Thursday, April 3, 2014

Conyers Criticizes Supreme Court Ruling As Another Blow to Democracy

(ANN ARBOR) – Today, in a 5-4 ruling, the United States Supreme Court ruled in McCutcheon v. FEC that the aggregate limits imposed on campaign contributions through the Bipartisan Campaign Reform Act of 2002 are invalid under the First Amendment. Since significant First Amendment interests were at stake in this case, the Court held that the aggregate limits imposed by Congress on campaign contributions do not further the permissible government interest in preventing quid pro quo corruption or the appearance of corruption. After the ruling, today Congressman John Conyers, Jr. (D-Mich.) released this statement:

U.S. Representative
John Conyers, Jr.
“Today, America’s electoral integrity suffered a second blow by the Roberts Court as their ruling in McCutcheon v. FEC was issued, striking down limits on overall campaign contribution from individual donors. In 2002, Congress passed the Bipartisan Campaign Reform Act to eliminate the ability of wealthy donors to contribute millions of dollars to political parties - over the voices and votes of those who cannot financially flood the electoral system. Until today, the courts had consistently upheld that the contribution limits and aggregate limits were permissible tools in Congress’s arsenal to fight the actuality or appearance of corruption. However, the decision in McCutcheon v. FEC will  dangerously impact Congress’s ability to protect the electoral process from corruption,” said Conyers.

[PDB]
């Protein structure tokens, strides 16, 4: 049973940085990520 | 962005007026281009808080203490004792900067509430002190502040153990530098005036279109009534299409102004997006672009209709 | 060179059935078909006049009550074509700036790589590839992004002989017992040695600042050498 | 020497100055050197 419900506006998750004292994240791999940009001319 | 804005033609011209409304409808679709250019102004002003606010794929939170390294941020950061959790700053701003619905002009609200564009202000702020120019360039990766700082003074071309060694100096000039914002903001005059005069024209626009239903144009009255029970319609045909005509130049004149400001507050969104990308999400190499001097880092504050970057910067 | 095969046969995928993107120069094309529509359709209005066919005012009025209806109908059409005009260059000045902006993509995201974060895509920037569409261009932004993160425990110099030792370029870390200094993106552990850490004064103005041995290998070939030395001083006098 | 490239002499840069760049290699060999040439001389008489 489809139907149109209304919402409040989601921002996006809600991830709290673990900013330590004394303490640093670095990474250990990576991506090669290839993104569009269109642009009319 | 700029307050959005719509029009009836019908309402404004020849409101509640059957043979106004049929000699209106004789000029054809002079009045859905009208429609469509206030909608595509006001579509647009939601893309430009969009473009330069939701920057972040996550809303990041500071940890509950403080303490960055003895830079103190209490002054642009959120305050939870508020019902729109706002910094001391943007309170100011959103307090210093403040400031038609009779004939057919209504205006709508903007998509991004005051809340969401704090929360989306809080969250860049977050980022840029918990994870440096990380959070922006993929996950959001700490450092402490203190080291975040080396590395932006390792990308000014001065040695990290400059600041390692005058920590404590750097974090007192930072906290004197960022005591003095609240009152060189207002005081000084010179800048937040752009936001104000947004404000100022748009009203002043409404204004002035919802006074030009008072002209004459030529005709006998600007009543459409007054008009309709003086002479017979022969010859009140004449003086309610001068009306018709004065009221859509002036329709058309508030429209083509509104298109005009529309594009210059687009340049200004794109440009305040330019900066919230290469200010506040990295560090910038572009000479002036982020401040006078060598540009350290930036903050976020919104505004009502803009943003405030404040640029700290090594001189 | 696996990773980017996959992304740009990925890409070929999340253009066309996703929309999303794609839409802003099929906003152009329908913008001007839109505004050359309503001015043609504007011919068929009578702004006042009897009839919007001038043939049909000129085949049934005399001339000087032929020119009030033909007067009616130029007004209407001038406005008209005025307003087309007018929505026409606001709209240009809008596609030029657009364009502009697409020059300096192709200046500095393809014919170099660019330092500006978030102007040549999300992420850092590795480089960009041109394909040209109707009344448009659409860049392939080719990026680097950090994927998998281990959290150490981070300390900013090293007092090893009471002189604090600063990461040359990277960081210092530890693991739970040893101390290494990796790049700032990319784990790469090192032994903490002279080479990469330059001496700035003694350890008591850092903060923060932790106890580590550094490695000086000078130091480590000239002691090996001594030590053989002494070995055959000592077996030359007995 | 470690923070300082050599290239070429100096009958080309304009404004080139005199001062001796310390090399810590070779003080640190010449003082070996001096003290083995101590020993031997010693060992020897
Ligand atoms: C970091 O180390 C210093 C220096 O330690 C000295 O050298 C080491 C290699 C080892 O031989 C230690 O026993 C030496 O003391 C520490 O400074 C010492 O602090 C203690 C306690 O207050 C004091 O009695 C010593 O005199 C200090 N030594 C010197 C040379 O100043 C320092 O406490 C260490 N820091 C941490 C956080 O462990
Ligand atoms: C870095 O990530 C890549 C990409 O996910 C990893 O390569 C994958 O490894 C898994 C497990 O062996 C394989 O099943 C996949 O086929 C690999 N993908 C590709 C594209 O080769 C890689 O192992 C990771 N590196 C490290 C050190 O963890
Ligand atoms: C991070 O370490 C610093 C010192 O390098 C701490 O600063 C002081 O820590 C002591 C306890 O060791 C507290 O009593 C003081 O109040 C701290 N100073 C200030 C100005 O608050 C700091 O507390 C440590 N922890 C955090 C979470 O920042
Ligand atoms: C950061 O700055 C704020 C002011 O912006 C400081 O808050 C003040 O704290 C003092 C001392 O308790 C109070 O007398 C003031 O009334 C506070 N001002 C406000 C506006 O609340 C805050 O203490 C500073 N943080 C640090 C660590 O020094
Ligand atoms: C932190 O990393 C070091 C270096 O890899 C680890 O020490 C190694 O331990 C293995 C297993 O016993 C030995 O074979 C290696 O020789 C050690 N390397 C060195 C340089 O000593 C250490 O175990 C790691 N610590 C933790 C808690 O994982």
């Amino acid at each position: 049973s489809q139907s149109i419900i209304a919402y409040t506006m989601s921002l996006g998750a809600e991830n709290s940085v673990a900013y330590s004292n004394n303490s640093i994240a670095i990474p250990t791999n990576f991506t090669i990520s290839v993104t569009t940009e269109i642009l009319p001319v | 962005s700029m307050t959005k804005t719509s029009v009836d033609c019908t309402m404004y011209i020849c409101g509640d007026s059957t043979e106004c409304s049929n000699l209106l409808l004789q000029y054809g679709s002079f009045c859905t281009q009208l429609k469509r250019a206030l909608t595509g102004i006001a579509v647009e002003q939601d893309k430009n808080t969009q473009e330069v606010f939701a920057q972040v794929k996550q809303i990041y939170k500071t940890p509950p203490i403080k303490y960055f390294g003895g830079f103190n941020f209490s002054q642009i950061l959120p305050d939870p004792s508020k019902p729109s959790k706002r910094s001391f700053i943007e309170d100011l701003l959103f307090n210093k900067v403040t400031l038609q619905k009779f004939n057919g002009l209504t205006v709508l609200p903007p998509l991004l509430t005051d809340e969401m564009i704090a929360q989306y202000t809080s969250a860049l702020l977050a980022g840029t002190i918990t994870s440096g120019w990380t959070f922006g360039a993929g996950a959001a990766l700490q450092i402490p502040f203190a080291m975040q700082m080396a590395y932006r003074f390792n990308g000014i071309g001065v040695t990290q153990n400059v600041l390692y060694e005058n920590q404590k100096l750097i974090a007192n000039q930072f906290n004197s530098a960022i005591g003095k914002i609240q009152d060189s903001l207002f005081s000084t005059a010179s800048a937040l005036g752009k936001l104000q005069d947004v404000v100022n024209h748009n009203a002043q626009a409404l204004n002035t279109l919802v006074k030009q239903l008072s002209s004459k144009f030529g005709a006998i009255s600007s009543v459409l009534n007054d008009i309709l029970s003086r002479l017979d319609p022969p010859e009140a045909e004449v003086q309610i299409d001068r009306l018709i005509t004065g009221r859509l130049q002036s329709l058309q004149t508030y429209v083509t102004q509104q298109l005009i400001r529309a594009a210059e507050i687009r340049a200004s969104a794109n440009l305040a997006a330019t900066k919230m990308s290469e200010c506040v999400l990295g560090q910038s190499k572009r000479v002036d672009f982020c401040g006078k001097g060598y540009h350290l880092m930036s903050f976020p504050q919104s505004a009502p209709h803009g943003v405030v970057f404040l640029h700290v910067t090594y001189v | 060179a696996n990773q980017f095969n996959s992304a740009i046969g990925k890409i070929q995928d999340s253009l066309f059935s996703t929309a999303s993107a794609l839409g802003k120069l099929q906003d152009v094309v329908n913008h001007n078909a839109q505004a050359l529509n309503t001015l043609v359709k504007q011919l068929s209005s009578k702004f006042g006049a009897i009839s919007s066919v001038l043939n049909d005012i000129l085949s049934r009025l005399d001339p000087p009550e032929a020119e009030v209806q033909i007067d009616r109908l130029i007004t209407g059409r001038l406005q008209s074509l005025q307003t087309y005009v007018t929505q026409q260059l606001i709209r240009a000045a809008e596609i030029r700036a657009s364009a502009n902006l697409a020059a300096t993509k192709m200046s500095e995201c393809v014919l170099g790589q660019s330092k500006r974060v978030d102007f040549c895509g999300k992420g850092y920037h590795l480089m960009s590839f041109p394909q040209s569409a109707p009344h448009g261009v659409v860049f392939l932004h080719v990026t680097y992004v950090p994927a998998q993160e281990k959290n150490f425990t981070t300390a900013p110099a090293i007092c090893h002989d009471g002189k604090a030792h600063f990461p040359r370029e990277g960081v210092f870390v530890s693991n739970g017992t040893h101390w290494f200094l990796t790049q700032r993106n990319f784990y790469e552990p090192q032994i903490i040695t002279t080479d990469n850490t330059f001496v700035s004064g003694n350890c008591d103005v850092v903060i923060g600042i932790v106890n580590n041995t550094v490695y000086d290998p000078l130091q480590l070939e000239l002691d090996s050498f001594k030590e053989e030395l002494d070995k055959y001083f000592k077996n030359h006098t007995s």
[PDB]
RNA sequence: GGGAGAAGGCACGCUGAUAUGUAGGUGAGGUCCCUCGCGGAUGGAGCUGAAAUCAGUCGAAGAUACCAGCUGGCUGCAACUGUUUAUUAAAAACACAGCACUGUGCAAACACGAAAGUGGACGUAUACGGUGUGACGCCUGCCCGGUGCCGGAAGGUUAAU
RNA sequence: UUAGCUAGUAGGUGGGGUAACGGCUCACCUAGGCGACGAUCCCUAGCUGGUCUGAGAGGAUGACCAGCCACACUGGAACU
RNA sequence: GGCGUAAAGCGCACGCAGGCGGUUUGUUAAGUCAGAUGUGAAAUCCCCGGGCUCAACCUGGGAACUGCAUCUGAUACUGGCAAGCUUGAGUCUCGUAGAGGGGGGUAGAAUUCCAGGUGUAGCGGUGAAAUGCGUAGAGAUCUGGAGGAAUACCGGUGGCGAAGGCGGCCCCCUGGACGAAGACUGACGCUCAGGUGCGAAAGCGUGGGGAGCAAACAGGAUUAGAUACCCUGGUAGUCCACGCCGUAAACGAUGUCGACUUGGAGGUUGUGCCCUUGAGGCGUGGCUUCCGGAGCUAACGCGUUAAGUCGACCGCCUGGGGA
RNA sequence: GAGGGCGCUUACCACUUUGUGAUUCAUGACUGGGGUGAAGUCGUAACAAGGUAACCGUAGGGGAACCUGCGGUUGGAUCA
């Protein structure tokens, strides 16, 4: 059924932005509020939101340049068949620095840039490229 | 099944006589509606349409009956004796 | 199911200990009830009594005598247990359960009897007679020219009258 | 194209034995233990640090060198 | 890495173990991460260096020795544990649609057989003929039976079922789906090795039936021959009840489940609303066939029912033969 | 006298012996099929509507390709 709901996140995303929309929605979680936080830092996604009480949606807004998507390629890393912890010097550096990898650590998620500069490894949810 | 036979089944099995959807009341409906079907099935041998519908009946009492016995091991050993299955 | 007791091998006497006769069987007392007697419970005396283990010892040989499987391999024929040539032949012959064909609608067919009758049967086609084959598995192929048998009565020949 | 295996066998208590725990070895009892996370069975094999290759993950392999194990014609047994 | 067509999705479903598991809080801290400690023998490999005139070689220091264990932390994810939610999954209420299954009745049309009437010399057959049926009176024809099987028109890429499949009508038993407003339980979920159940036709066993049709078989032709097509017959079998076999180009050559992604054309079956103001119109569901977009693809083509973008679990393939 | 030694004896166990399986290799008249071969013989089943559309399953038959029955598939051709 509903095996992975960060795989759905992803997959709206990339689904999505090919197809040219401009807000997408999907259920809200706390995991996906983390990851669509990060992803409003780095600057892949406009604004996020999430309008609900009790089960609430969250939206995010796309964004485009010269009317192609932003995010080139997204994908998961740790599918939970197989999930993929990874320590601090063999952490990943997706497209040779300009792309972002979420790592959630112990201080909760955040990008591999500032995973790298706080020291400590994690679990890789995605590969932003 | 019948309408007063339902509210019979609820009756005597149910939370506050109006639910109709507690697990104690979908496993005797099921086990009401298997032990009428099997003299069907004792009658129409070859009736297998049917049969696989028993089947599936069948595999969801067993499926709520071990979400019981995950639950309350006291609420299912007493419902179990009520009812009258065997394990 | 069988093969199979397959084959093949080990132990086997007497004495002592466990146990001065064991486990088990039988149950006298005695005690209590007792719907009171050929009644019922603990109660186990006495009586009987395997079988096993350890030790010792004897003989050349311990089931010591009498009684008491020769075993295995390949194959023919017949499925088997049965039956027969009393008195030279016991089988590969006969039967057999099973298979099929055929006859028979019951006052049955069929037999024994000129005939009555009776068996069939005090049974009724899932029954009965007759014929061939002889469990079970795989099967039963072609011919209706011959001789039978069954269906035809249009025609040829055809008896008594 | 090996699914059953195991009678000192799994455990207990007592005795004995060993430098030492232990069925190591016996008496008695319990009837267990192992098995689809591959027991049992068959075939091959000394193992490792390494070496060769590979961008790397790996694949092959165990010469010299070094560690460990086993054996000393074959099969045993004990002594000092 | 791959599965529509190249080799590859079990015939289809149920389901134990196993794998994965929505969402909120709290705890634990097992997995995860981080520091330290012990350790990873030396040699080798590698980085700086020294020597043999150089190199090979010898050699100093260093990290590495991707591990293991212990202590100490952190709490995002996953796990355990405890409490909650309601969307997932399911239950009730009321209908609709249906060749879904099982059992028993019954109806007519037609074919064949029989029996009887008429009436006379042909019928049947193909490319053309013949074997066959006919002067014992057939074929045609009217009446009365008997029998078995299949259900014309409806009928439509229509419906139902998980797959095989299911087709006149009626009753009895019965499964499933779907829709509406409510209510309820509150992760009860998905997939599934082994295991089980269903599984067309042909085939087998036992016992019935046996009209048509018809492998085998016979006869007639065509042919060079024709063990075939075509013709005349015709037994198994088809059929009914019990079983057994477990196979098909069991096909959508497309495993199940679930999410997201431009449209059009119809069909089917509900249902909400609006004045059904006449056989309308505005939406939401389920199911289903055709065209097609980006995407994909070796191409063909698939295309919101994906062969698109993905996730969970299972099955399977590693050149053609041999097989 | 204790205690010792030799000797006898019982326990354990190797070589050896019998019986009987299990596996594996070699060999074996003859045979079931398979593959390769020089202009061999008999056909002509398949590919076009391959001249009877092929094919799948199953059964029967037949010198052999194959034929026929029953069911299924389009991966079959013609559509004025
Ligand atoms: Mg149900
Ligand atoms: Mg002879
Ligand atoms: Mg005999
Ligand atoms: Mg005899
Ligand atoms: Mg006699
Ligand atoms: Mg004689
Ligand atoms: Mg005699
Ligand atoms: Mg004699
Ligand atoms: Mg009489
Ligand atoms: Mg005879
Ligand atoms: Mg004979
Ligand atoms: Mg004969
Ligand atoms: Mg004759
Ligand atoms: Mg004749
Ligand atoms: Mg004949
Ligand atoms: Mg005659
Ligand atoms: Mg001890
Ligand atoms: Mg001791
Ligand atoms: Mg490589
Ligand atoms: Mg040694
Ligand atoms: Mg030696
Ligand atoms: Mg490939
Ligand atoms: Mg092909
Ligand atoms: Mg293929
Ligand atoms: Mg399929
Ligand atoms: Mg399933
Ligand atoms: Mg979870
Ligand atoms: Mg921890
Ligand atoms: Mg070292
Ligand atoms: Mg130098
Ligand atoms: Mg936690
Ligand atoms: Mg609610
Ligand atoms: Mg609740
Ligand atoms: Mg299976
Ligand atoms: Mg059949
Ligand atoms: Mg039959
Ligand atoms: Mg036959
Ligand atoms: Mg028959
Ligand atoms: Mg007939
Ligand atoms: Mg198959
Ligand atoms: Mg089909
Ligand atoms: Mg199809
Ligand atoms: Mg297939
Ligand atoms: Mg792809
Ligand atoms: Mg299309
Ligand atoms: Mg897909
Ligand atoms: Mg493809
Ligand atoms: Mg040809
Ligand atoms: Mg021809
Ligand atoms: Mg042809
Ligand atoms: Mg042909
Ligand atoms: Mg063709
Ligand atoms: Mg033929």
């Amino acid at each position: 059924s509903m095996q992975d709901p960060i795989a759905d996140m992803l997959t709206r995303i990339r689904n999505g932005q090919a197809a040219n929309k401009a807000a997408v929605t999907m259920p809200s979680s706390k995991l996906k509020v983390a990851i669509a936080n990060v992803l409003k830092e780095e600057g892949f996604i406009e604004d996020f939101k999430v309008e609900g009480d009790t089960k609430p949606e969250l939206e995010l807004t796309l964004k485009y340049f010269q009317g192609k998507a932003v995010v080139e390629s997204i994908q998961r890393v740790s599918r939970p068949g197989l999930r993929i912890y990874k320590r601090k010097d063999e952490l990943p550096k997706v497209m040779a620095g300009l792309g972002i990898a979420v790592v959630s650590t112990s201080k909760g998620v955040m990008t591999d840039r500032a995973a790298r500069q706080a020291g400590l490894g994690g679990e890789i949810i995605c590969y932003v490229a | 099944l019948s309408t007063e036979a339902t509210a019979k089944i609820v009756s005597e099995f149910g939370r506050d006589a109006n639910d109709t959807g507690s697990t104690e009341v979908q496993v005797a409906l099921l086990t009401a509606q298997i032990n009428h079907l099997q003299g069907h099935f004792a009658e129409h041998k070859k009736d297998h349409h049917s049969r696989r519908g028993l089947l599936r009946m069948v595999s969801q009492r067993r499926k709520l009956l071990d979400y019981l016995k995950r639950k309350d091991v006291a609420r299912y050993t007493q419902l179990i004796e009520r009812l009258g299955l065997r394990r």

“In past rulings, the Courts have always struck a balance between Congress’s authority to place limits on campaign contributions and the constitutional notion that contributions are speech. However, over the last decade, our nation’s campaign finance laws have been under attack by those who seek to unleash unlimited contributions in our political system.  Since the Supreme Court’s ruling in Citizens United, the confidence of the America people has been impaired, necessitating Congress determine how to best protect equal access to our political system.  The Supreme Court’s ruling today removes the deference that was traditionally left by the Court for Congress to protect its interest in preventing corruption.

“This is a government by the people and for the people, not just the privileged few. The Supreme Court’s decision today will increase the power of a small set of wealthy donors who seek to determine the outcome of our elections system.”  
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